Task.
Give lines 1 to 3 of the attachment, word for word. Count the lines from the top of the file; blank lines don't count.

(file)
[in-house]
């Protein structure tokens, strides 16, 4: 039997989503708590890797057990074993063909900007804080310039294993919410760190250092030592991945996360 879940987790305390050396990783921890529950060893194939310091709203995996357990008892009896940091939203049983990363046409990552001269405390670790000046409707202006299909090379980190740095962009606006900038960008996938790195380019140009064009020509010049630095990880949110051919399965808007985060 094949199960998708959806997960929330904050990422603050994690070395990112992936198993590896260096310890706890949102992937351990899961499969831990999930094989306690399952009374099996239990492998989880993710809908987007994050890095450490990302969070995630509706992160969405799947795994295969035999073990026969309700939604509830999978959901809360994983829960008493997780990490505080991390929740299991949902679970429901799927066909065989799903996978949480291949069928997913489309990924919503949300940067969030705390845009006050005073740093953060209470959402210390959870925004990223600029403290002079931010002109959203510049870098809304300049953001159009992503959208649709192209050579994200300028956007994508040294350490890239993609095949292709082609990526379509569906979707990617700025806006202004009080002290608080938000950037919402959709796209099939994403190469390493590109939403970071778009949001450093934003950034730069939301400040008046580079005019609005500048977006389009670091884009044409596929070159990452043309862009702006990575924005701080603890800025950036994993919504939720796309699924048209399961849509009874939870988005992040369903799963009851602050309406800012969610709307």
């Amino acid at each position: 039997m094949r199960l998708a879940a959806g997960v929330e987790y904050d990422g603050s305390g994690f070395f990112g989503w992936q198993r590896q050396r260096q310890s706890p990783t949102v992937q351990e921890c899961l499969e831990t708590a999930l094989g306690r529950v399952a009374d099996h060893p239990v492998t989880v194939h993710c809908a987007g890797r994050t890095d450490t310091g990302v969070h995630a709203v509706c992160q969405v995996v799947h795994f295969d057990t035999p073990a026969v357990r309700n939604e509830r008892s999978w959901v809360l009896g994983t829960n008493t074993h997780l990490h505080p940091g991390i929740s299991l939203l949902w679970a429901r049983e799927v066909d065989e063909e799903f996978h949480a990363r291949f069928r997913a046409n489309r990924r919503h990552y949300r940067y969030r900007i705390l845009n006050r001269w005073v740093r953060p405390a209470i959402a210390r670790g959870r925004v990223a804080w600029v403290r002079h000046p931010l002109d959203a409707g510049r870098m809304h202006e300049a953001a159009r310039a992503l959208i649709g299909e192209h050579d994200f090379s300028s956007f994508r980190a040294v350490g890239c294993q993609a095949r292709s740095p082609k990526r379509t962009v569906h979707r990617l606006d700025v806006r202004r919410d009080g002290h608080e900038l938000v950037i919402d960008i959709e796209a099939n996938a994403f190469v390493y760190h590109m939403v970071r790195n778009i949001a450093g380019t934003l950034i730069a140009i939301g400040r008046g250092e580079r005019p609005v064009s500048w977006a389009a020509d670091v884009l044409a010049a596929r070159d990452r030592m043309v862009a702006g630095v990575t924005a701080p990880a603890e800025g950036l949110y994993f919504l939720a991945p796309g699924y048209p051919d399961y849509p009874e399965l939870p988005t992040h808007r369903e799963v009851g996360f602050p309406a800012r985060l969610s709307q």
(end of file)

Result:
[in-house]
């Protein structure tokens, strides 16, 4: 039997989503708590890797057990074993063909900007804080310039294993919410760190250092030592991945996360 879940987790305390050396990783921890529950060893194939310091709203995996357990008892009896940091939203049983990363046409990552001269405390670790000046409707202006299909090379980190740095962009606006900038960008996938790195380019140009064009020509010049630095990880949110051919399965808007985060 094949199960998708959806997960929330904050990422603050994690070395990112992936198993590896260096310890706890949102992937351990899961499969831990999930094989306690399952009374099996239990492998989880993710809908987007994050890095450490990302969070995630509706992160969405799947795994295969035999073990026969309700939604509830999978959901809360994983829960008493997780990490505080991390929740299991949902679970429901799927066909065989799903996978949480291949069928997913489309990924919503949300940067969030705390845009006050005073740093953060209470959402210390959870925004990223600029403290002079931010002109959203510049870098809304300049953001159009992503959208649709192209050579994200300028956007994508040294350490890239993609095949292709082609990526379509569906979707990617700025806006202004009080002290608080938000950037919402959709796209099939994403190469390493590109939403970071778009949001450093934003950034730069939301400040008046580079005019609005500048977006389009670091884009044409596929070159990452043309862009702006990575924005701080603890800025950036994993919504939720796309699924048209399961849509009874939870988005992040369903799963009851602050309406800012969610709307």
């Amino acid at each position: 039997m094949r199960l998708a879940a959806g997960v929330e987790y904050d990422g603050s305390g994690f070395f990112g989503w992936q198993r590896q050396r260096q310890s706890p990783t949102v992937q351990e921890c899961l499969e831990t708590a999930l094989g306690r529950v399952a009374d099996h060893p239990v492998t989880v194939h993710c809908a987007g890797r994050t890095d450490t310091g990302v969070h995630a709203v509706c992160q969405v995996v799947h795994f295969d057990t035999p073990a026969v357990r309700n939604e509830r008892s999978w959901v809360l009896g994983t829960n008493t074993h997780l990490h505080p940091g991390i929740s299991l939203l949902w679970a429901r049983e799927v066909d065989e063909e799903f996978h949480a990363r291949f069928r997913a046409n489309r990924r919503h990552y949300r940067y969030r900007i705390l845009n006050r001269w005073v740093r953060p405390a209470i959402a210390r670790g959870r925004v990223a804080w600029v403290r002079h000046p931010l002109d959203a409707g510049r870098m809304h202006e300049a953001a159009r310039a992503l959208i649709g299909e192209h050579d994200f090379s300028s956007f994508r980190a040294v350490g890239c294993q993609a095949r292709s740095p082609k990526r379509t962009v569906h979707r990617l606006d700025v806006r202004r919410d009080g002290h608080e900038l938000v950037i919402d960008i959709e796209a099939n996938a994403f190469v390493y760190h590109m939403v970071r790195n778009i949001a450093g380019t934003l950034i730069a140009i939301g400040r008046g250092e580079r005019p609005v064009s500048w977006a389009a020509d670091v884009l044409a010049a596929r070159d990452r030592m043309v862009a702006g630095v990575t924005a701080p990880a603890e800025g950036l949110y994993f919504l939720a991945p796309g699924y048209p051919d399961y849509p009874e399965l939870p988005t992040h808007r369903e799963v009851g996360f602050p309406a800012r985060l969610s709307q």